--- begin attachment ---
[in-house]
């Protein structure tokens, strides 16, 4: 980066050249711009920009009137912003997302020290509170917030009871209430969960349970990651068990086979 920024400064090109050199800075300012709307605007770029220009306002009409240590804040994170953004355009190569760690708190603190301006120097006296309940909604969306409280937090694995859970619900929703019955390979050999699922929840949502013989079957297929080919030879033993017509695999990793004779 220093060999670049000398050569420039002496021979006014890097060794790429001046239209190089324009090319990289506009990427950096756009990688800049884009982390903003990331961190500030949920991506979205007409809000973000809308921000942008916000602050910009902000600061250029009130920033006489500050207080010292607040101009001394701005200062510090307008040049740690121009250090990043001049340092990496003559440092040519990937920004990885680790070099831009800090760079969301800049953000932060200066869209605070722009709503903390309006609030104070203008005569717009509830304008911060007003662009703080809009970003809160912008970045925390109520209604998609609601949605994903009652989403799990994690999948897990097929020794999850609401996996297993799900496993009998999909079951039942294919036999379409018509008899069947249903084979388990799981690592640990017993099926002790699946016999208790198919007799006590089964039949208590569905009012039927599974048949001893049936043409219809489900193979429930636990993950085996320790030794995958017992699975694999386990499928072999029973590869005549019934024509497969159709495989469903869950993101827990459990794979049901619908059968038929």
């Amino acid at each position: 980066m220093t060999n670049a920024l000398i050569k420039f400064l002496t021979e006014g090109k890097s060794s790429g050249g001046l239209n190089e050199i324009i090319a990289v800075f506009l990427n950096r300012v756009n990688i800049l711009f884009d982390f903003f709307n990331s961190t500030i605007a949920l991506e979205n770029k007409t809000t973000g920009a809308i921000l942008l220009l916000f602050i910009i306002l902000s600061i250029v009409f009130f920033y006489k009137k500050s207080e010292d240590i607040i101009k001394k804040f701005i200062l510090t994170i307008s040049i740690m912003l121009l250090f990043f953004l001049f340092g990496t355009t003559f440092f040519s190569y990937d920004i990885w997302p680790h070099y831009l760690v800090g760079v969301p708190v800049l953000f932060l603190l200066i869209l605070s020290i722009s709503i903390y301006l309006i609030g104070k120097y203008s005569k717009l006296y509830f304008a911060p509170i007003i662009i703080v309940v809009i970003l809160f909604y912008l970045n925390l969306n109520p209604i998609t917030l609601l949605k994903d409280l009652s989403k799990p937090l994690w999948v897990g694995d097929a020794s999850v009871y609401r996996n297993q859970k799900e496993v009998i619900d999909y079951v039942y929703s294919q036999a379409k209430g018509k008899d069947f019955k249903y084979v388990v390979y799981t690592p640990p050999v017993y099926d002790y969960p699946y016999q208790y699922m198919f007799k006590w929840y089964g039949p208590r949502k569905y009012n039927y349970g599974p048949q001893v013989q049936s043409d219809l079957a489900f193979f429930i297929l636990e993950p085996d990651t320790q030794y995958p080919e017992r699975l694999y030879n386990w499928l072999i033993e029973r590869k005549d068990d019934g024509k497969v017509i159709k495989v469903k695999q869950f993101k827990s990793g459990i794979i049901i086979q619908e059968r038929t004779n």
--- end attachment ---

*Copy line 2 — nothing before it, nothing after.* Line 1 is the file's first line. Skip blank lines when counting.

């Protein structure tokens, strides 16, 4: 980066050249711009920009009137912003997302020290509170917030009871209430969960349970990651068990086979 920024400064090109050199800075300012709307605007770029220009306002009409240590804040994170953004355009190569760690708190603190301006120097006296309940909604969306409280937090694995859970619900929703019955390979050999699922929840949502013989079957297929080919030879033993017509695999990793004779 220093060999670049000398050569420039002496021979006014890097060794790429001046239209190089324009090319990289506009990427950096756009990688800049884009982390903003990331961190500030949920991506979205007409809000973000809308921000942008916000602050910009902000600061250029009130920033006489500050207080010292607040101009001394701005200062510090307008040049740690121009250090990043001049340092990496003559440092040519990937920004990885680790070099831009800090760079969301800049953000932060200066869209605070722009709503903390309006609030104070203008005569717009509830304008911060007003662009703080809009970003809160912008970045925390109520209604998609609601949605994903009652989403799990994690999948897990097929020794999850609401996996297993799900496993009998999909079951039942294919036999379409018509008899069947249903084979388990799981690592640990017993099926002790699946016999208790198919007799006590089964039949208590569905009012039927599974048949001893049936043409219809489900193979429930636990993950085996320790030794995958017992699975694999386990499928072999029973590869005549019934024509497969159709495989469903869950993101827990459990794979049901619908059968038929």